I hope everyone is enjoying the holidays.
In our last class for 2013, you submitted your final drafts and completed your course test.
We have now finished ALL the requirements for our Academic Writing course, so you are completely free during the holidays. No homework!!!
In our lesson on January 9, I'll returned your final drafts and your courses tests.
Merry Christmas and Happy New Year!!
I can't believe how quickly our semester has passed and that we'll be finished our research papers next week!
I was able to finish talking with everyone about their drafts. If you have any more questions, please feel free to email me before Thursday.
We'll be having our course test in next week's lesson. Please review the following for the test:
Blog Question #10:
How did Academic Writing differ from IE3 Writing (e.g. writing tasks, feedback, teaching styles, etc.)?
*Write 10-12 sentences.
*Use capitalization, punctuation & spelling correctly.
*Submit by Wednesday, December 18 by 6:00pm.
Just one more week, and you'll be finished your research paper. You must be relieved!!
Peer Editing Discussions:
In the first part of our lesson, you discussed your peer editing activities with your partner. When you edit/revise your conclusion, you can use your partner's comments. Also, check corrections I've made in your research paper. You may have made the same errors in your conclusion.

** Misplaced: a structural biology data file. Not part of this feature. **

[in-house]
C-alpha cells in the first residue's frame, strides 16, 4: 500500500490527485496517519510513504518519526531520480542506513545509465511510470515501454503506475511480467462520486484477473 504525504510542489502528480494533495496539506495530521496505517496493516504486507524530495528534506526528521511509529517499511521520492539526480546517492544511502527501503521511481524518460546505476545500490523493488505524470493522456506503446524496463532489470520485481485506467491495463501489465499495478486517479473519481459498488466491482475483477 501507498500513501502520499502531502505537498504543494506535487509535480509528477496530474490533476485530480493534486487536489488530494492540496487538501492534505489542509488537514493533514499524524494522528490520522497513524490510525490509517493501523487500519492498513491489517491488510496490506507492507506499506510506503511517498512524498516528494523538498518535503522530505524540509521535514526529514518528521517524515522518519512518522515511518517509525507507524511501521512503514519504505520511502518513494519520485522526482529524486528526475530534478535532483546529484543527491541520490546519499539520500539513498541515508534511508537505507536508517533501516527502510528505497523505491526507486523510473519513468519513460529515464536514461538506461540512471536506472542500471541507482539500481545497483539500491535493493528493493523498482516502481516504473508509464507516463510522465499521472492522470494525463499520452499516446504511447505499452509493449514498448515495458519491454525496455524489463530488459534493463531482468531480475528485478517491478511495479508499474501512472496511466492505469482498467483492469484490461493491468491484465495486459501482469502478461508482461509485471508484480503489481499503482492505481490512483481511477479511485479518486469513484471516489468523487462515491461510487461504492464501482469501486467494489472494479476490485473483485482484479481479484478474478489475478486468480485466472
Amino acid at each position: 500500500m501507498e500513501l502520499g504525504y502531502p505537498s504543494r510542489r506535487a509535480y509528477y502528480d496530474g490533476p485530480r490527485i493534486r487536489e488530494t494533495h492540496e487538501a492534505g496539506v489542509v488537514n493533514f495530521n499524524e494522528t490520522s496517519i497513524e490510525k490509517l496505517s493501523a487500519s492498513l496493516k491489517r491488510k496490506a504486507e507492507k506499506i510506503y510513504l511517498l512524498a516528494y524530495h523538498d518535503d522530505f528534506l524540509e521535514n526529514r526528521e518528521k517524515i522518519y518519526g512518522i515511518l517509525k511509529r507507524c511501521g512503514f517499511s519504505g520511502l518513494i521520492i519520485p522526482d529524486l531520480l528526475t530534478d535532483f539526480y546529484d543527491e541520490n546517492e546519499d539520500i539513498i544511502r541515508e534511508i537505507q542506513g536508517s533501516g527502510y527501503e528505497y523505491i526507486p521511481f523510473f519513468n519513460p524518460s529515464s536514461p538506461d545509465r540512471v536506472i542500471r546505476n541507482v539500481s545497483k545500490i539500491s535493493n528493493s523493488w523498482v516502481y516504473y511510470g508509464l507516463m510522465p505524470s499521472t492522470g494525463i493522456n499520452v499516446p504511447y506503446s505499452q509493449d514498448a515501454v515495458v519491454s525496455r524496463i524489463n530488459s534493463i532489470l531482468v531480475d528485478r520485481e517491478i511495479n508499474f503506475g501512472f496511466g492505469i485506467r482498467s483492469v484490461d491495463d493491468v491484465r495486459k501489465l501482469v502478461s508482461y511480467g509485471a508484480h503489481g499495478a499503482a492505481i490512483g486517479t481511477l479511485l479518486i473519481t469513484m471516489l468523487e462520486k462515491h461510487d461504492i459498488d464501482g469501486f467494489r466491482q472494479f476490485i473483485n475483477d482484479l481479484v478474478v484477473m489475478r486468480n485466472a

For our lesson next week, I'll talk to the remaining students about your drafts. Make sure you prepare your questions because I'll only have about 5 minutes to talk with you.
Computer Room for Dec. 11:
For our conferences, we'll be in the computer room 218, so remember to bring a USB and your Aogaku ID card to access the computers.
For your final draft, you have to:
* submit it by December 19 by 11:00am by email
* submit a copy in class on December 19
Blog Question #9:
What advice did your partner give you about your writing in your peer editing discussions?
*Write 10-12 sentences.
*Use capitalization, punctuation & spelling correctly.
*Submit by Wednesday, December 12 by 6:00pm.
I can't believe it's almost December! Just three more weeks before the holiday break!
Revising and Editing:
In today's class, we learned about revising and editing. When you revise, you correct the content and structure of your research paper. When you edit, you correct grammar and style mistakes.
You then have some time to work on your peer editing task. For this task, you will revise/edit your partner's concluding paragraph. You need to complete the following for this task:
In next week's class, you will give the original copies to your partner, and the copies to me. The worksheet is attached at the end of today's blog summary.
For our lesson on December 5 and 12, we will be having conferences. You will be able to discuss your first drafts with me in an individual meeting during class while other students revise/edit their drafts. Make sure you prepare your list of questions for me before our conferences.
I've attached our conference schedule and explanation about it at the end of today's blog summary.
For our conferences, we'll be in the computer room in Building 2 / Rm. 218. The room is a little difficult to find. When you enter building, turn left and go down the hall. At the end of the hall, turn left. The computer room is the last classroom on the left (across from the washrooms).
1. Peer Editing Task (=10%)
2. Blog Comment #9
3. Bring to class next week:
Blog Question #8:
My Christmas Tree
Can you believe it? We have now finished our entire first draft of our research papers! The most difficult part of our course in now over.